2. Great ideas and specifics for what I have been struggling with. I know I need to talk to my daughter more and have been reading books to get ready, but this helped more. Thanks for writing.

  3. I think this is great. I feel it’s important to be as honest as we can be to our children, they are going to learn these life lessons anyway so it is always best to hear it from a parent I feel. It sounds to me like you are doing a wonderful job.

  4. I don’t go into detailed descriptions right now (my oldest is 6) but I’m happy to discuss things at the appropriate times. Some of my views relate to keeping kids innocent and just letting them enjoy childhood. They will have their whole lives to learn about everything. Every family is different too! Thanks for sharing.

  5. I absolutely love this post. I feel like I was reading my own diary entry because we have many parallels as far as how we feel about being honest with our kids from not being ashamed of our bodies, to being a mommy of angels, to explaining the different types of families. We are definitely an open family and it has worked to our benefit. There are no gaps because all questions are answered. Love this.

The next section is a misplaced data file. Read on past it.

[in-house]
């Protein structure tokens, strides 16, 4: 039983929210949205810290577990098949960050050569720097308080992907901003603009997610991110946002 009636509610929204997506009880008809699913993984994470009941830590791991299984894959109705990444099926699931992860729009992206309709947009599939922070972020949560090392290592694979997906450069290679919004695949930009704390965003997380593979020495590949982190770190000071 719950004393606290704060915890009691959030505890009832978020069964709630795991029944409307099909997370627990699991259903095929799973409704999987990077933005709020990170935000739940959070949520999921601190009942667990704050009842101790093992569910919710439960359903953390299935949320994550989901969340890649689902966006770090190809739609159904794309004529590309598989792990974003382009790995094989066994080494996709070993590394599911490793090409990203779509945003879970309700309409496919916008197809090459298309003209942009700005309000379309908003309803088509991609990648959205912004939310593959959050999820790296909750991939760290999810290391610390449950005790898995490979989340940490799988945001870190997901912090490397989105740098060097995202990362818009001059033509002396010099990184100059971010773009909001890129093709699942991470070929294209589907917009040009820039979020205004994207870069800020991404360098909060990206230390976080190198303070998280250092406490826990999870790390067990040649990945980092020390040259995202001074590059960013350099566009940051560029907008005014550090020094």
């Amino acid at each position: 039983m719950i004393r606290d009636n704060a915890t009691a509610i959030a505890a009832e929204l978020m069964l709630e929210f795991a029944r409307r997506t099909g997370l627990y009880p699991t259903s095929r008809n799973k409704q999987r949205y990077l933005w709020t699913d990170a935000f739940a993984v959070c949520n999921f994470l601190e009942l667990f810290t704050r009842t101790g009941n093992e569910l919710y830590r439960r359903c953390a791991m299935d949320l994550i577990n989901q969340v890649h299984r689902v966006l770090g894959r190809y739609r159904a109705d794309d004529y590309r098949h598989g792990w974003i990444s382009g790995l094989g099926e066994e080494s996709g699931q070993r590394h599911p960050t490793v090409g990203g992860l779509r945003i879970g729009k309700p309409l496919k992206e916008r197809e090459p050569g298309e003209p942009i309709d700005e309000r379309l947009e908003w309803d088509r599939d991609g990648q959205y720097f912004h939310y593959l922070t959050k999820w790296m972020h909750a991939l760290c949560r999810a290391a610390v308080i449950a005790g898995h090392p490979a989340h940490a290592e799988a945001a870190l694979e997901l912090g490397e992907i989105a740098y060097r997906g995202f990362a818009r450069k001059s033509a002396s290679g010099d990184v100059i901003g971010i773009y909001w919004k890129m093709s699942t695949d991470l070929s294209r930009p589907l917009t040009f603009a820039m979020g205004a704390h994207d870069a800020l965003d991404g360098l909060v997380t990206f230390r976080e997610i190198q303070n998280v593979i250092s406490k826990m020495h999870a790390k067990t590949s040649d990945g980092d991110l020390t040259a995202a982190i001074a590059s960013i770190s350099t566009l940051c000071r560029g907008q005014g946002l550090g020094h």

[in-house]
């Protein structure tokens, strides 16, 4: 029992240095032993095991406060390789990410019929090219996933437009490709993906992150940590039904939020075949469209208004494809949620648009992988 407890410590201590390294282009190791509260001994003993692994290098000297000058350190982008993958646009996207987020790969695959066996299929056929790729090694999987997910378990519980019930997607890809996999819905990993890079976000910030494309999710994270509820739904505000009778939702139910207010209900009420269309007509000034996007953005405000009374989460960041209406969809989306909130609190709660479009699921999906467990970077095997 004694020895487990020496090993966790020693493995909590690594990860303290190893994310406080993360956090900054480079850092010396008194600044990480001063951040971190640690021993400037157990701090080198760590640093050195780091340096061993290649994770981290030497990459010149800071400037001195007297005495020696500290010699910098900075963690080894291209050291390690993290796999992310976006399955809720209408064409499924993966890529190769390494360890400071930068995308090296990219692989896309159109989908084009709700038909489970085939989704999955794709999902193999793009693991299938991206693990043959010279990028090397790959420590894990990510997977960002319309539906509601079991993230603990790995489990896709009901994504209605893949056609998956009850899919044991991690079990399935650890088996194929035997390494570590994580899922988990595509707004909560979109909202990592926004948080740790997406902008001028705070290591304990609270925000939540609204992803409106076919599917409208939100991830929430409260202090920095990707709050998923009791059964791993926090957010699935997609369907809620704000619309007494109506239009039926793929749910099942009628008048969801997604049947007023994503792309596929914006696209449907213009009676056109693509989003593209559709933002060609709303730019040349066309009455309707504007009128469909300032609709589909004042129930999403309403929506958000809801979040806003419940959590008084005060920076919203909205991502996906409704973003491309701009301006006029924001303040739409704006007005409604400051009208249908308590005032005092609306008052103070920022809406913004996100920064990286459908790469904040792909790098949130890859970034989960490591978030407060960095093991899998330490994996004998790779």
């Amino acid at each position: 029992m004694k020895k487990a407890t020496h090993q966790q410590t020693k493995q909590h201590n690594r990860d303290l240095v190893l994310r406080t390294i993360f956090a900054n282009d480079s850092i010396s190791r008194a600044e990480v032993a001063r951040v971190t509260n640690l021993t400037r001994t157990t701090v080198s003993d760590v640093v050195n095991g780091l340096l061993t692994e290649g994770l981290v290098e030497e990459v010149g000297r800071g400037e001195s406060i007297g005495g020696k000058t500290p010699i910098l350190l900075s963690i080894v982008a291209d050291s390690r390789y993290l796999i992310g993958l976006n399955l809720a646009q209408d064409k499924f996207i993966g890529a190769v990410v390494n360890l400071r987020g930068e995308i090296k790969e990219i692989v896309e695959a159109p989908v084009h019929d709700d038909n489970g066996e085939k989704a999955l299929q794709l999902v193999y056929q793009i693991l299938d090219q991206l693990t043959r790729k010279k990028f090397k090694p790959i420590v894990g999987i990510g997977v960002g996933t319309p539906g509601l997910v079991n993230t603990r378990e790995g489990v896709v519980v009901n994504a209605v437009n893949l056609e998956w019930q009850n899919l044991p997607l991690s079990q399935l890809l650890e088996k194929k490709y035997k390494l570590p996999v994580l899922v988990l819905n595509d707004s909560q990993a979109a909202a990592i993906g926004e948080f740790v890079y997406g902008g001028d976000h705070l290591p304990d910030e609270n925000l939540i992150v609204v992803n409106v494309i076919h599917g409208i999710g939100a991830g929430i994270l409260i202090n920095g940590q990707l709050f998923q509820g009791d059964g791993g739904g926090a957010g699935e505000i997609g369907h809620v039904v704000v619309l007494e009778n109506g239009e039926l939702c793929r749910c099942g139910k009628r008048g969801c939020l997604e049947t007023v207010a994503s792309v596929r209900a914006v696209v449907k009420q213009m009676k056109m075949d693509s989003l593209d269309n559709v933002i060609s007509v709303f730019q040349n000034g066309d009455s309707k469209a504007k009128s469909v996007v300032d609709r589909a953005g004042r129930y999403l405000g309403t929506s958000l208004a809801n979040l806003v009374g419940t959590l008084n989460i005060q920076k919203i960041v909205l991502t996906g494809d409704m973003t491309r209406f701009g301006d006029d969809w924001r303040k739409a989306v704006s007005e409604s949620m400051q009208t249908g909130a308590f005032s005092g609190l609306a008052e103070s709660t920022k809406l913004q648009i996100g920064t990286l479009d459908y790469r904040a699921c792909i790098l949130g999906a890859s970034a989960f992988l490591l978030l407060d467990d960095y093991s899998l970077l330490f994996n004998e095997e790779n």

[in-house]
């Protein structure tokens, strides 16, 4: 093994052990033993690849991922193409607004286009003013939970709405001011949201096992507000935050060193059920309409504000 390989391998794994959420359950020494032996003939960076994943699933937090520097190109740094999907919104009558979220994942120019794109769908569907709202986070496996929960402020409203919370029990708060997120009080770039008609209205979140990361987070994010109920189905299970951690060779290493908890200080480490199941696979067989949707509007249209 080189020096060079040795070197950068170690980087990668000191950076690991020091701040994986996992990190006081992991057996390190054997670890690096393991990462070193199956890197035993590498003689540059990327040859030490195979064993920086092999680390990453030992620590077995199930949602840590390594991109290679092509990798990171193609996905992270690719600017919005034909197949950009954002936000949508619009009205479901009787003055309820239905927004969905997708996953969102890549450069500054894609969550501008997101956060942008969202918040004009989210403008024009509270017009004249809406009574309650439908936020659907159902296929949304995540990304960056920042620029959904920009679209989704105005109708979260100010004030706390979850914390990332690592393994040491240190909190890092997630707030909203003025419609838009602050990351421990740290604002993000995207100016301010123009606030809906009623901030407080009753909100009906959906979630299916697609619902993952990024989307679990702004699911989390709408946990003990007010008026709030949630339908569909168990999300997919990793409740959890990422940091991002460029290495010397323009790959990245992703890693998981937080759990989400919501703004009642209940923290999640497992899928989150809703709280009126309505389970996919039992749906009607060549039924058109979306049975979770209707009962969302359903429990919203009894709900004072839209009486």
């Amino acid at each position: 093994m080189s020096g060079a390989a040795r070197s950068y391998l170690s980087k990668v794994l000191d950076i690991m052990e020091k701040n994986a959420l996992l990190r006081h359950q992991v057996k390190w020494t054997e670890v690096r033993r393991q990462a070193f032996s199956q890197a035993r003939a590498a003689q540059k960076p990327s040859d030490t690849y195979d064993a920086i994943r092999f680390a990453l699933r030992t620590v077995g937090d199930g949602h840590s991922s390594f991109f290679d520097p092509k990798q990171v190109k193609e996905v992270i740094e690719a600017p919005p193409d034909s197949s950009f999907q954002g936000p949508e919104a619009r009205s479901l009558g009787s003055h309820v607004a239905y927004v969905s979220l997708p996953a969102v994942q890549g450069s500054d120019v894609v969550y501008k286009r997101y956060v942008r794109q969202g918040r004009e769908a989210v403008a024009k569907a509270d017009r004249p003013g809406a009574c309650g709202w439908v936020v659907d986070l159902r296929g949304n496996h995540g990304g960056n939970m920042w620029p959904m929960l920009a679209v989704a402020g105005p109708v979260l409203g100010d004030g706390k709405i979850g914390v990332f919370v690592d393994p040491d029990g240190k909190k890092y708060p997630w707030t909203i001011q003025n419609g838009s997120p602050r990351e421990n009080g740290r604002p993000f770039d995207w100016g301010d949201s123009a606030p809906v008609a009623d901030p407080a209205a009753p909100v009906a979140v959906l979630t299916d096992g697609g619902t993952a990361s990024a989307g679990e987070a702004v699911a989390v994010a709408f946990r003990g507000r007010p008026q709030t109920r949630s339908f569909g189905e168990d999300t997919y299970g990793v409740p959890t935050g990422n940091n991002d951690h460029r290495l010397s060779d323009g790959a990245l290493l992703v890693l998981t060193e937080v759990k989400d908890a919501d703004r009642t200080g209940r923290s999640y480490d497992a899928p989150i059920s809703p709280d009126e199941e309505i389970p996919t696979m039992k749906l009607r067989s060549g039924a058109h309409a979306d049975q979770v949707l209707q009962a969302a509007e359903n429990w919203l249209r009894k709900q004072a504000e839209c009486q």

1. That’s such a lovely thing for them to have done. I really wanted a home birth second time around but sadly due to complications the first time I needed another c-section

  6. This is a really good post Clare. I agree with you. I think being open and honest with your children is a good thing, especially if it helps them. I am not yet a mother but I believe this is how I would be with my kids.

  7. I guess it all depends on the child, the age, the circumstance, and the question at hand. If being open and honest will help them learn, soothe their worries, etc. and isn’t going to be a detriment to their well-being in any way, what’s the use in denying them the knowledge they are seeking? Obviously, they are curious about things and will find the information (or misinformation) elsewhere if we aren’t honest and open with them. Again, though, there are some things kids don’t necessarily need to know, or maybe shouldn’t know until their older. For example, details about interpersonal problems other people are having may not bode well for their relationships if they aren’t able to comprehend the complexity of other people’s relationships (i.e. – divorce)